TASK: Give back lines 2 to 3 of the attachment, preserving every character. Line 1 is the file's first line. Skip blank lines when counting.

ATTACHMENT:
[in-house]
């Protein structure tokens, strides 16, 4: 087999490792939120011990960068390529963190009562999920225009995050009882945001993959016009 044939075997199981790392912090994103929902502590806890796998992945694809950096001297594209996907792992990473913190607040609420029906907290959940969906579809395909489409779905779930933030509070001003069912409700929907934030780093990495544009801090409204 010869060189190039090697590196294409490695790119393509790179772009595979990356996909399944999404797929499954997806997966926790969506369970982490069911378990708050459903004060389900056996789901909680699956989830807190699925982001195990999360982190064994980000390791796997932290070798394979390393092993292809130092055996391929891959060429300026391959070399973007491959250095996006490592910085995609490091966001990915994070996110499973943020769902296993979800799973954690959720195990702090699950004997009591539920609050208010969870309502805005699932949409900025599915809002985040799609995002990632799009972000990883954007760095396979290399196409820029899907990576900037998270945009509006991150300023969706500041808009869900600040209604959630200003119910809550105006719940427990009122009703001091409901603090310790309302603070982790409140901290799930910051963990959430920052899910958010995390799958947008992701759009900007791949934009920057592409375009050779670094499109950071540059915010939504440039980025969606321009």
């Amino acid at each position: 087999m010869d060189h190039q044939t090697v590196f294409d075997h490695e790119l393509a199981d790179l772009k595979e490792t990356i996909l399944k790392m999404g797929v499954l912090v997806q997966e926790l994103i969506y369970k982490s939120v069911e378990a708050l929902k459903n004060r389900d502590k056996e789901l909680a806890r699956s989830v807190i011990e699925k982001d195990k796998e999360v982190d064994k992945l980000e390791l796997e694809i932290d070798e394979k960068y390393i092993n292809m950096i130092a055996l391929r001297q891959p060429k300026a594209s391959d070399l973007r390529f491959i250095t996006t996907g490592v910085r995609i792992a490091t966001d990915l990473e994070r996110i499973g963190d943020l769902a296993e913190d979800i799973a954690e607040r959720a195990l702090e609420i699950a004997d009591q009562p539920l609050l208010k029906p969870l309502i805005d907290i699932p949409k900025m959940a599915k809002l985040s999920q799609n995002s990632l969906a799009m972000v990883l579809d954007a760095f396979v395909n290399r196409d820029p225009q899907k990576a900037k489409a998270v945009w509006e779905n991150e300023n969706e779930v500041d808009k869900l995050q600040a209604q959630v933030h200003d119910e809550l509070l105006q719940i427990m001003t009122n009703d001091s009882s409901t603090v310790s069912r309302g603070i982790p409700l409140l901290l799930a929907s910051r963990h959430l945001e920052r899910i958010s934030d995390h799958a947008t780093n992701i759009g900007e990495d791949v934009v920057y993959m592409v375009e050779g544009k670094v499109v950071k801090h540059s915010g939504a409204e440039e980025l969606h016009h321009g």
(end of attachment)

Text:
């Protein structure tokens, strides 16, 4: 087999490792939120011990960068390529963190009562999920225009995050009882945001993959016009 044939075997199981790392912090994103929902502590806890796998992945694809950096001297594209996907792992990473913190607040609420029906907290959940969906579809395909489409779905779930933030509070001003069912409700929907934030780093990495544009801090409204 010869060189190039090697590196294409490695790119393509790179772009595979990356996909399944999404797929499954997806997966926790969506369970982490069911378990708050459903004060389900056996789901909680699956989830807190699925982001195990999360982190064994980000390791796997932290070798394979390393092993292809130092055996391929891959060429300026391959070399973007491959250095996006490592910085995609490091966001990915994070996110499973943020769902296993979800799973954690959720195990702090699950004997009591539920609050208010969870309502805005699932949409900025599915809002985040799609995002990632799009972000990883954007760095396979290399196409820029899907990576900037998270945009509006991150300023969706500041808009869900600040209604959630200003119910809550105006719940427990009122009703001091409901603090310790309302603070982790409140901290799930910051963990959430920052899910958010995390799958947008992701759009900007791949934009920057592409375009050779670094499109950071540059915010939504440039980025969606321009």
């Amino acid at each position: 087999m010869d060189h190039q044939t090697v590196f294409d075997h490695e790119l393509a199981d790179l772009k595979e490792t990356i996909l399944k790392m999404g797929v499954l912090v997806q997966e926790l994103i969506y369970k982490s939120v069911e378990a708050l929902k459903n004060r389900d502590k056996e789901l909680a806890r699956s989830v807190i011990e699925k982001d195990k796998e999360v982190d064994k992945l980000e390791l796997e694809i932290d070798e394979k960068y390393i092993n292809m950096i130092a055996l391929r001297q891959p060429k300026a594209s391959d070399l973007r390529f491959i250095t996006t996907g490592v910085r995609i792992a490091t966001d990915l990473e994070r996110i499973g963190d943020l769902a296993e913190d979800i799973a954690e607040r959720a195990l702090e609420i699950a004997d009591q009562p539920l609050l208010k029906p969870l309502i805005d907290i699932p949409k900025m959940a599915k809002l985040s999920q799609n995002s990632l969906a799009m972000v990883l579809d954007a760095f396979v395909n290399r196409d820029p225009q899907k990576a900037k489409a998270v945009w509006e779905n991150e300023n969706e779930v500041d808009k869900l995050q600040a209604q959630v933030h200003d119910e809550l509070l105006q719940i427990m001003t009122n009703d001091s009882s409901t603090v310790s069912r309302g603070i982790p409700l409140l901290l799930a929907s910051r963990h959430l945001e920052r899910i958010s934030d995390h799958a947008t780093n992701i759009g900007e990495d791949v934009v920057y993959m592409v375009e050779g544009k670094v499109v950071k801090h540059s915010g939504a409204e440039e980025l969606h016009h321009g």